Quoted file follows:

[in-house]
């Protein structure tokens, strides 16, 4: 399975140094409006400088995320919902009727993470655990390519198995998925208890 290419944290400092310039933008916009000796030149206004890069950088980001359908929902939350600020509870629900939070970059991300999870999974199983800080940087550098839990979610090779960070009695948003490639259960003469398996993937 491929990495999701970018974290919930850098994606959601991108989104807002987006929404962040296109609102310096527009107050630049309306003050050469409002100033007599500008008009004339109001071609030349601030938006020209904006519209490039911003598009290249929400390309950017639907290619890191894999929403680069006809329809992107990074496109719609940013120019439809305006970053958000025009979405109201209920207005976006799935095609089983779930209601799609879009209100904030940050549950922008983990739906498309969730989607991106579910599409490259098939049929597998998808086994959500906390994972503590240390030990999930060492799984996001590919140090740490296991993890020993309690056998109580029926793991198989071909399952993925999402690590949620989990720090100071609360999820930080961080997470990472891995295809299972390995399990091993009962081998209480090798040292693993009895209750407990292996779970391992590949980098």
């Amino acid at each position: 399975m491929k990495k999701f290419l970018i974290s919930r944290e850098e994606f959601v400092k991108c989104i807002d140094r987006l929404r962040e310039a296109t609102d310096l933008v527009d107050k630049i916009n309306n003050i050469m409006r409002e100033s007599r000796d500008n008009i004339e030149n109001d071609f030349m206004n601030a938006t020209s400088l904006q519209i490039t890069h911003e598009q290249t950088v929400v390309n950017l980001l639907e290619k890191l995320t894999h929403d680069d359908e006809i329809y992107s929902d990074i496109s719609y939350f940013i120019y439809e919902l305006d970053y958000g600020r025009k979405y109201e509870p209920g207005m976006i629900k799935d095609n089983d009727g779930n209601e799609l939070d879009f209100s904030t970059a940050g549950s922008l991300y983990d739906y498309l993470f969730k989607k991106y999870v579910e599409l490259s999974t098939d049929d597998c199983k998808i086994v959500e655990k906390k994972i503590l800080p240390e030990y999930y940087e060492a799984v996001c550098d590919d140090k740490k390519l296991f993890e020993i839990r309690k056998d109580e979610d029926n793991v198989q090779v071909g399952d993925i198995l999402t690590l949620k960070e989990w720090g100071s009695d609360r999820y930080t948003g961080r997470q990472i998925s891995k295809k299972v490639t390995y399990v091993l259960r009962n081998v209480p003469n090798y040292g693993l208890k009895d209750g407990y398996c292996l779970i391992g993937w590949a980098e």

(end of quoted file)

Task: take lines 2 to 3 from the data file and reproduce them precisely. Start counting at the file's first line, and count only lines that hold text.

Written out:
């Protein structure tokens, strides 16, 4: 399975140094409006400088995320919902009727993470655990390519198995998925208890 290419944290400092310039933008916009000796030149206004890069950088980001359908929902939350600020509870629900939070970059991300999870999974199983800080940087550098839990979610090779960070009695948003490639259960003469398996993937 491929990495999701970018974290919930850098994606959601991108989104807002987006929404962040296109609102310096527009107050630049309306003050050469409002100033007599500008008009004339109001071609030349601030938006020209904006519209490039911003598009290249929400390309950017639907290619890191894999929403680069006809329809992107990074496109719609940013120019439809305006970053958000025009979405109201209920207005976006799935095609089983779930209601799609879009209100904030940050549950922008983990739906498309969730989607991106579910599409490259098939049929597998998808086994959500906390994972503590240390030990999930060492799984996001590919140090740490296991993890020993309690056998109580029926793991198989071909399952993925999402690590949620989990720090100071609360999820930080961080997470990472891995295809299972390995399990091993009962081998209480090798040292693993009895209750407990292996779970391992590949980098």
């Amino acid at each position: 399975m491929k990495k999701f290419l970018i974290s919930r944290e850098e994606f959601v400092k991108c989104i807002d140094r987006l929404r962040e310039a296109t609102d310096l933008v527009d107050k630049i916009n309306n003050i050469m409006r409002e100033s007599r000796d500008n008009i004339e030149n109001d071609f030349m206004n601030a938006t020209s400088l904006q519209i490039t890069h911003e598009q290249t950088v929400v390309n950017l980001l639907e290619k890191l995320t894999h929403d680069d359908e006809i329809y992107s929902d990074i496109s719609y939350f940013i120019y439809e919902l305006d970053y958000g600020r025009k979405y109201e509870p209920g207005m976006i629900k799935d095609n089983d009727g779930n209601e799609l939070d879009f209100s904030t970059a940050g549950s922008l991300y983990d739906y498309l993470f969730k989607k991106y999870v579910e599409l490259s999974t098939d049929d597998c199983k998808i086994v959500e655990k906390k994972i503590l800080p240390e030990y999930y940087e060492a799984v996001c550098d590919d140090k740490k390519l296991f993890e020993i839990r309690k056998d109580e979610d029926n793991v198989q090779v071909g399952d993925i198995l999402t690590l949620k960070e989990w720090g100071s009695d609360r999820y930080t948003g961080r997470q990472i998925s891995k295809k299972v490639t390995y399990v091993l259960r009962n081998v209480p003469n090798y040292g693993l208890k009895d209750g407990y398996c292996l779970i391992g993937w590949a980098e």